[¶23]  Doyle contends that the court improperly determined that her claim of being subjected to a hostile environment by DHS was not supported by competent evidence in the record.  Hostile environment claims involve repeated or intense harassment sufficiently severe or pervasive to create an abusive working environment.  See Nat'l R.R. Passenger Corp. v. Morgan, 536 U.S. 101, 115-16 (2002).  "In determining whether an actionable hostile work environment claim exists, we look to 'all the circumstances,' including 'the frequency of the discriminatory conduct; its severity; whether it is physically threatening or humiliating, or a mere offensive utterance; and whether it unreasonably interferes with an employee's work performance.'" Id. at 116 (quoting Harris v. Forklift Sys., Inc., 510 U.S. 17, 23 (1993)).  While harassment may be actionable even if it only occurred one time, the inappropriate conduct must be severe enough to cause the workplace to become hostile or abusive.  Nadeau v. Rainbow Rugs, Inc., 675 A.2d 973, 976 (Me. 1996) (involving a hostile work environment claim based upon one incident of sexual harassment brought pursuant to MHRA).

[¶24]  Viewing the evidence properly presented in accordance with Rule 56 in the light most favorable to Doyle, the primary evidence for an actionable hostile work environment claim is Kiesow's comment that Doyle should go to the restroom because Kiesow did not want to "clean it up."  According to Doyle, this comment was offensive and caused her anguish.  Kiesow explained that her husband had a similar condition, she intended to deliver the comment in a light manner, and she apologized to Doyle after she realized that it was not perceived that way.[14]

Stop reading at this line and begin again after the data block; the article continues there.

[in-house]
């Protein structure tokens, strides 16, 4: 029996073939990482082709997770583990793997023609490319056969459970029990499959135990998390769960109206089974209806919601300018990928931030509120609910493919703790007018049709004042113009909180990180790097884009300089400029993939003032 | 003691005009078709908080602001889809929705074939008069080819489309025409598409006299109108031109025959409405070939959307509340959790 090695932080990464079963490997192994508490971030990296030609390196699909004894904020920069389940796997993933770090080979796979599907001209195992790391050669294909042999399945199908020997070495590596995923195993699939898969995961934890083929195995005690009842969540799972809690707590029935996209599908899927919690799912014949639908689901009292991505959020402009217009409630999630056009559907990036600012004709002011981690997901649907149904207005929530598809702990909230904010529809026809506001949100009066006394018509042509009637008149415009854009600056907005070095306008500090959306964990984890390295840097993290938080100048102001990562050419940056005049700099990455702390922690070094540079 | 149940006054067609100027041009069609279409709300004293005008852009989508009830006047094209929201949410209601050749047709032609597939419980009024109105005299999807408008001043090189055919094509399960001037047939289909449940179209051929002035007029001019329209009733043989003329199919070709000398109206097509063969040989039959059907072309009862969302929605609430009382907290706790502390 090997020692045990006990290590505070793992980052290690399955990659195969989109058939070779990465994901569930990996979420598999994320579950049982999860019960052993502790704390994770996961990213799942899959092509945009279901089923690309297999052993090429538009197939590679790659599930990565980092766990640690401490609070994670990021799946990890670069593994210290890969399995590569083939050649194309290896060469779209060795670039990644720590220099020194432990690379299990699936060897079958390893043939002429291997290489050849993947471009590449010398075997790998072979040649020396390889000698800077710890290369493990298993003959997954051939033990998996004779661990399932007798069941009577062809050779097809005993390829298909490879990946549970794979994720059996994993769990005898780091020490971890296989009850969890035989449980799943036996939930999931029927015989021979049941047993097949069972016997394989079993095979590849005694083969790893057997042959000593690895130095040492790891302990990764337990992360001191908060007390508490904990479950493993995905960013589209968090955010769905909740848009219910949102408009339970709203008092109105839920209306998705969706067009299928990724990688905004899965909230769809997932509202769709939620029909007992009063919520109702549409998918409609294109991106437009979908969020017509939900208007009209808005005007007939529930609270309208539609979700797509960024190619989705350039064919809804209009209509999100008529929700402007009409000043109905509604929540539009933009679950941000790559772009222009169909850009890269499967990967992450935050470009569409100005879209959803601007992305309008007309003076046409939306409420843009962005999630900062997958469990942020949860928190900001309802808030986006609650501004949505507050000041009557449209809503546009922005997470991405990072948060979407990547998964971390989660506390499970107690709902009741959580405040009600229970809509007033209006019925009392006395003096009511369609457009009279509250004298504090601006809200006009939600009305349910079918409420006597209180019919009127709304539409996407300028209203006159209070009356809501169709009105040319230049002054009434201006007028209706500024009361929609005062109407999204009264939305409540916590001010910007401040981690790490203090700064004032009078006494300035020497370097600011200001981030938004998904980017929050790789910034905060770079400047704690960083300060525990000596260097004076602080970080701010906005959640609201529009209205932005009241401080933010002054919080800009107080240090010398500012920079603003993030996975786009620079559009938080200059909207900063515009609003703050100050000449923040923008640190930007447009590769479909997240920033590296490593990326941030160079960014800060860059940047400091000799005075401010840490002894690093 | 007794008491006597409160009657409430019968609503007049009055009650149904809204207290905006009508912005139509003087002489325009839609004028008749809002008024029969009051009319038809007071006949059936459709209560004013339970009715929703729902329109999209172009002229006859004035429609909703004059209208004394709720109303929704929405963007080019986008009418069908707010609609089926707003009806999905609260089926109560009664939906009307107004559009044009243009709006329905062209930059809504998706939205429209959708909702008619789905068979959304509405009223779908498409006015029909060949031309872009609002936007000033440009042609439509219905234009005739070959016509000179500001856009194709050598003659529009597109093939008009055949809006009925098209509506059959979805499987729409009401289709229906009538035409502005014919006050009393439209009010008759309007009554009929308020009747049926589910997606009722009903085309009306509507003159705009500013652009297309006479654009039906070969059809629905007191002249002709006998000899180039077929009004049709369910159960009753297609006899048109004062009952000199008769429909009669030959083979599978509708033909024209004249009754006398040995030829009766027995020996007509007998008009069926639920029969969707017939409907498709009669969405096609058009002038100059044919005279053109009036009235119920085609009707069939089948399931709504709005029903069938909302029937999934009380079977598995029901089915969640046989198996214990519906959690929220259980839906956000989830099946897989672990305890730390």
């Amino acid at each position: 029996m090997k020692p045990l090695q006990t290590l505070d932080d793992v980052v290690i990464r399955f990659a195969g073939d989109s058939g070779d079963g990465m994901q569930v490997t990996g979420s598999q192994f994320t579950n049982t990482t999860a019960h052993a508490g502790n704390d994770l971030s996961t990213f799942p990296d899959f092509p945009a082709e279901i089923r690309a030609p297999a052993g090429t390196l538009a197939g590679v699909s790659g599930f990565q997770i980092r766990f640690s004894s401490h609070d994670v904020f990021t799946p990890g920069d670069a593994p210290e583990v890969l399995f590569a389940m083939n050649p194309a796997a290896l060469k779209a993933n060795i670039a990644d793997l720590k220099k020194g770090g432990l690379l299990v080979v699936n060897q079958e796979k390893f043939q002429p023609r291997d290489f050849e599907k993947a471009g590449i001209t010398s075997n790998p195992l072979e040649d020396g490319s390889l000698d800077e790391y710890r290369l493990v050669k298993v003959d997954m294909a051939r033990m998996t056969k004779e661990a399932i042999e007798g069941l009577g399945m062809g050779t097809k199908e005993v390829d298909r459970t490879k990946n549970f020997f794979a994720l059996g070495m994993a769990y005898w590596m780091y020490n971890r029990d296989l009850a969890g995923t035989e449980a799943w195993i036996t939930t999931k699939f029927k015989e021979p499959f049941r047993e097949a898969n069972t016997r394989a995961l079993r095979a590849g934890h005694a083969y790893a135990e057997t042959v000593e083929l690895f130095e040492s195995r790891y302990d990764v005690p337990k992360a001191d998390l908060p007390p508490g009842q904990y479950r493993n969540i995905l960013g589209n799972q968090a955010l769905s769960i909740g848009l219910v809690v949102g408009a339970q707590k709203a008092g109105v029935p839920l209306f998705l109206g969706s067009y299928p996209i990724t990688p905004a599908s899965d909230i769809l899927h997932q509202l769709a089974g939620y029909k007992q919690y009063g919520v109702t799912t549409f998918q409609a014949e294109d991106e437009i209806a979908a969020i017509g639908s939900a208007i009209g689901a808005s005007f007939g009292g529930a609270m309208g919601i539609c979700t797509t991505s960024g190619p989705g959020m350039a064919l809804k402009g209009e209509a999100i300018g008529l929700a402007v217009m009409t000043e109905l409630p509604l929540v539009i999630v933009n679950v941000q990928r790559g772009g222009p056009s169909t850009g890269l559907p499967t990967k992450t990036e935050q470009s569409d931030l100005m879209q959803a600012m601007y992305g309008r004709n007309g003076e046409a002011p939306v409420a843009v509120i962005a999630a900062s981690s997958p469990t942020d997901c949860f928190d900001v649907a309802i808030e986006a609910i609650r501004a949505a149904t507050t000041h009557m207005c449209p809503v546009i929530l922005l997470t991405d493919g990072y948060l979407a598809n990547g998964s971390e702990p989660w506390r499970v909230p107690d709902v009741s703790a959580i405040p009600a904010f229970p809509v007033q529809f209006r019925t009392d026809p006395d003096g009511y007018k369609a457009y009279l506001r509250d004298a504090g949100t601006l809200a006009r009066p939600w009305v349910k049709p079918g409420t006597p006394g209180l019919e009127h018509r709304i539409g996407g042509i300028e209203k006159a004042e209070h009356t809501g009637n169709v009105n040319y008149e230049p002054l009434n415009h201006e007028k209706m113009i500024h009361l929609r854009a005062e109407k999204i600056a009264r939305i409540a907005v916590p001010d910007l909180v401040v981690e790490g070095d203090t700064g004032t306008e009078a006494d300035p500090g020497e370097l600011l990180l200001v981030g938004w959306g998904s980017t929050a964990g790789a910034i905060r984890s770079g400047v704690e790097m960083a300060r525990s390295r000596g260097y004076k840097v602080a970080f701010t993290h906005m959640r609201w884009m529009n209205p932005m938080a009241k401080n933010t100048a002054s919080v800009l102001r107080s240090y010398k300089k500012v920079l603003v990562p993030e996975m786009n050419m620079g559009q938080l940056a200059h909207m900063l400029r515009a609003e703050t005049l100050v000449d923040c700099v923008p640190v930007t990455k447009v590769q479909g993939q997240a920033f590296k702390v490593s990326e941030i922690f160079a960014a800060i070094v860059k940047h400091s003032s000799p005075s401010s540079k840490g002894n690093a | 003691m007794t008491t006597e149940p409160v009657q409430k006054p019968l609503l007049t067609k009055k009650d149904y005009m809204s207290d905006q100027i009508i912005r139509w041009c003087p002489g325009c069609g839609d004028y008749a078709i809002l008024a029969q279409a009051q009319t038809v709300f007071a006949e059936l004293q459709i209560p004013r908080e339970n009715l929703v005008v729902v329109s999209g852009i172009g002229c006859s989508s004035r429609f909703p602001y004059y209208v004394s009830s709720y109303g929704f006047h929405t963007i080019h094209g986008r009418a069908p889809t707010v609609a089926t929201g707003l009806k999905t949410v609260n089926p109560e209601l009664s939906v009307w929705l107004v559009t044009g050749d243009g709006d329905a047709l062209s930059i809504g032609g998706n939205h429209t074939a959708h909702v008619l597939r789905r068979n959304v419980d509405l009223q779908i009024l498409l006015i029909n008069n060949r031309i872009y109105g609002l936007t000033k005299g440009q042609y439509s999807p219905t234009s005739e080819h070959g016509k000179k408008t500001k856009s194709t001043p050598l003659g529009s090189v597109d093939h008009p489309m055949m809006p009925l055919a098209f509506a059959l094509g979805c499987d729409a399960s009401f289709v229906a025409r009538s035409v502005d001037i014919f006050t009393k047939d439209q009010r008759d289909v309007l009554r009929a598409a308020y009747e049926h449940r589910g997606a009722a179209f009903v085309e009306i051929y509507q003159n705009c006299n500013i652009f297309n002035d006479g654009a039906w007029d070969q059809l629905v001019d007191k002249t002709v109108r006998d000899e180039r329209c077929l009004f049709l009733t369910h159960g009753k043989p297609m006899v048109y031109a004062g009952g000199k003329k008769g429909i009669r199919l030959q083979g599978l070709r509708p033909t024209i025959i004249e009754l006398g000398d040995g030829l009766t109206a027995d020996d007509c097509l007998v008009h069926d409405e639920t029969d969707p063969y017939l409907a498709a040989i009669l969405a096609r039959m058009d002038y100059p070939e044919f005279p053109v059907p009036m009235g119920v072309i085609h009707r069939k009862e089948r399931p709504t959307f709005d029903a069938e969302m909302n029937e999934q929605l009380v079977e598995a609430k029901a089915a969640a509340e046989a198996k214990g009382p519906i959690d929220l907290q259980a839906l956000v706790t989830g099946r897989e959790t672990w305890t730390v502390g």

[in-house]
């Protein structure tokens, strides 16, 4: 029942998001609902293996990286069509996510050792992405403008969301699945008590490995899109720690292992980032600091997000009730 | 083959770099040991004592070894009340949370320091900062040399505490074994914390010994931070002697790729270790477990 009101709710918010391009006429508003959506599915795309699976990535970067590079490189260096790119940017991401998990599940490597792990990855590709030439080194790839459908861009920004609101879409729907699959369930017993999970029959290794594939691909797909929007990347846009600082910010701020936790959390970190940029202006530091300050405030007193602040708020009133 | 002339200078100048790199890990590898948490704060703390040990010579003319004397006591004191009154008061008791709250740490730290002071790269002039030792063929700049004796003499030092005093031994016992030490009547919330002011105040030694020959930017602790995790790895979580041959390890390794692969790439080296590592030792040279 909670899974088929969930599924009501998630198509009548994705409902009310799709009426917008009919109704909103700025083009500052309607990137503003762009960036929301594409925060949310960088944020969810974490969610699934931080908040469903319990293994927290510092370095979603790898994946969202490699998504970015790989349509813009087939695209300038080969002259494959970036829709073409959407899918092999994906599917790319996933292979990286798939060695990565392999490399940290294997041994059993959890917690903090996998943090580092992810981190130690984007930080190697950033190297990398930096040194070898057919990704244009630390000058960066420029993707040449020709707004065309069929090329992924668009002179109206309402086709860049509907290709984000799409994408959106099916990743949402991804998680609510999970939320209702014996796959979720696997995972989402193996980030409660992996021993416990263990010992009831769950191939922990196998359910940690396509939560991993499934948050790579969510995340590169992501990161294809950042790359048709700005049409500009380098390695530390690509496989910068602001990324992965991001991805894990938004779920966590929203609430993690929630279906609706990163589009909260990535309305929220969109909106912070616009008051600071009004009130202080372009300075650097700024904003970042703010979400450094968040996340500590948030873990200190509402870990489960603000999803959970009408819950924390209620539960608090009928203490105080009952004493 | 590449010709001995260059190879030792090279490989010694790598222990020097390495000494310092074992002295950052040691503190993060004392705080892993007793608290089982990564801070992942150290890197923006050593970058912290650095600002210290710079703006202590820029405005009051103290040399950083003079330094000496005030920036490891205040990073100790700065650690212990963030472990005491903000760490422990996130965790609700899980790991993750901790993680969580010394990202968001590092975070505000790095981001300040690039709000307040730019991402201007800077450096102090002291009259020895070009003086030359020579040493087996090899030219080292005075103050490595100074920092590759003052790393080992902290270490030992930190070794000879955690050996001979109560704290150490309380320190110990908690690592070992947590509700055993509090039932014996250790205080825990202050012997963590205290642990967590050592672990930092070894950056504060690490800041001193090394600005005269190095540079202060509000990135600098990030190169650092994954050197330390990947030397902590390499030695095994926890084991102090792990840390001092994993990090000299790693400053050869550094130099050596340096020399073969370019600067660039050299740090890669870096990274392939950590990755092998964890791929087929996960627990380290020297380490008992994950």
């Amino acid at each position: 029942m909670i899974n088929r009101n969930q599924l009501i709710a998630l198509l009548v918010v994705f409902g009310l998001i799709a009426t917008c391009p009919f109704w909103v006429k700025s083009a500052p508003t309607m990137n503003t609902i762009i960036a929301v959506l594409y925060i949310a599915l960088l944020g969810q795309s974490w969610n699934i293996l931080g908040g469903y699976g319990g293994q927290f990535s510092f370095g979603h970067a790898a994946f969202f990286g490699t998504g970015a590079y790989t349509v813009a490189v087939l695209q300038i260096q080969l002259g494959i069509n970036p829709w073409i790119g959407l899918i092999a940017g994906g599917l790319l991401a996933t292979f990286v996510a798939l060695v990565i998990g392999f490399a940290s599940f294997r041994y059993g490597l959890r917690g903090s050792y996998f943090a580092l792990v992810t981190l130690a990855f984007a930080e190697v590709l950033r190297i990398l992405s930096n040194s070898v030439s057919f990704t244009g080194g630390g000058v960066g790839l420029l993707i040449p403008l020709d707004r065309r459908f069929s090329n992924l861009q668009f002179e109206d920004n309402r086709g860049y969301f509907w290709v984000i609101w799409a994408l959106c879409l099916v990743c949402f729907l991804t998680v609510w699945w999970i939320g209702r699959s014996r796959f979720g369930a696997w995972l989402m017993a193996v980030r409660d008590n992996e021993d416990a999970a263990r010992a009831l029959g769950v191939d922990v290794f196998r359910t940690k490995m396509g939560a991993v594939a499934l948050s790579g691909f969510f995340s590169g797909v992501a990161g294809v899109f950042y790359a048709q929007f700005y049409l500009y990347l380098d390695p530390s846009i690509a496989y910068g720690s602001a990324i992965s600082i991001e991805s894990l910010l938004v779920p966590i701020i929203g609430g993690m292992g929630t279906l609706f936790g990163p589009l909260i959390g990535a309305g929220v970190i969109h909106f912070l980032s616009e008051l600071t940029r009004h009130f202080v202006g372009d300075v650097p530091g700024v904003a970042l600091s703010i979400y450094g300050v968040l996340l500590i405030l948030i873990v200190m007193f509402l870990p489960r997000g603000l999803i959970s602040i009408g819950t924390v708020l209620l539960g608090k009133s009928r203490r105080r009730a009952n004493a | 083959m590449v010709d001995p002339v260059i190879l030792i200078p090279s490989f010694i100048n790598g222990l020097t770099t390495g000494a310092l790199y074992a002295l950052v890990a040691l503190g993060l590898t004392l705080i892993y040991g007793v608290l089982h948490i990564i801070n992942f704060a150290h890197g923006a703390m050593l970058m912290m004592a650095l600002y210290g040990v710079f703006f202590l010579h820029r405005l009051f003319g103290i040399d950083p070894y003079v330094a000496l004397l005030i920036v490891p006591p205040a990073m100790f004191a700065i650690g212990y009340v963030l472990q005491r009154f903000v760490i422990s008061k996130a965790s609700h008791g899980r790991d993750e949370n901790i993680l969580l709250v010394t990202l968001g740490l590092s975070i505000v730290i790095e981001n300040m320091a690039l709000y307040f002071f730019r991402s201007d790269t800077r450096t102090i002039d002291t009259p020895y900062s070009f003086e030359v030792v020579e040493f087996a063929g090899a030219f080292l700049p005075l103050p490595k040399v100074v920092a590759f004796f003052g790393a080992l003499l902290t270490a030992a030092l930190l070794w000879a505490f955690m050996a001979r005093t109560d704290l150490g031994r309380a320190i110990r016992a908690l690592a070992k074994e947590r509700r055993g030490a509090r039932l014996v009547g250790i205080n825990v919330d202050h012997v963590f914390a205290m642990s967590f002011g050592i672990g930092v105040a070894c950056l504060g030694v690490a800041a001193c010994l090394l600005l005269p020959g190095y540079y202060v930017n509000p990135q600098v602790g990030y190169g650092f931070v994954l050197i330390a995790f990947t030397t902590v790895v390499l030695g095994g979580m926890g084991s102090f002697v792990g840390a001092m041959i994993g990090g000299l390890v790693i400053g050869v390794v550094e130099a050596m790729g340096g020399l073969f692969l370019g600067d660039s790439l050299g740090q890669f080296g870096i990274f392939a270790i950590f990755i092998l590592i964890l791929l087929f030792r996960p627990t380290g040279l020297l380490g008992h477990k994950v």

[¶25]  Without any consideration of Kiesow's explanation of her statement to Doyle, Kiesow's comment may have been offensive and in poor taste, but it is not conduct sufficiently severe or pervasive to constitute a hostile work environment.   Accordingly, Doyle failed to establish a prima facie case of a hostile work environment.

         The entry is:

                           Judgment affirmed.


Attorney for plaintiff:

Tracie L. Adamson, Esq.         (orally)

Sumner H. Lipman, Esq.

Lipman, Katz & McKee, P.A.

P O Box 1051

Augusta, ME 04332-1051


Attorneys for defendant:


G. Steven Rowe, Attorney General

Susan P. Herman, Asst. Attorney General  (orally)

6 State House Station

Augusta, ME 04333-0006



[1] Doyle had previously filed a disability discrimination charge with the Maine Human Rights Commission in April 1999.  Both parties provided written information; a fact-finding conference was held; an Investigator's Report was issued; and Doyle made a settlement demand upon DHS's counsel.  No information was provided by the parties as to the outcome of this claim.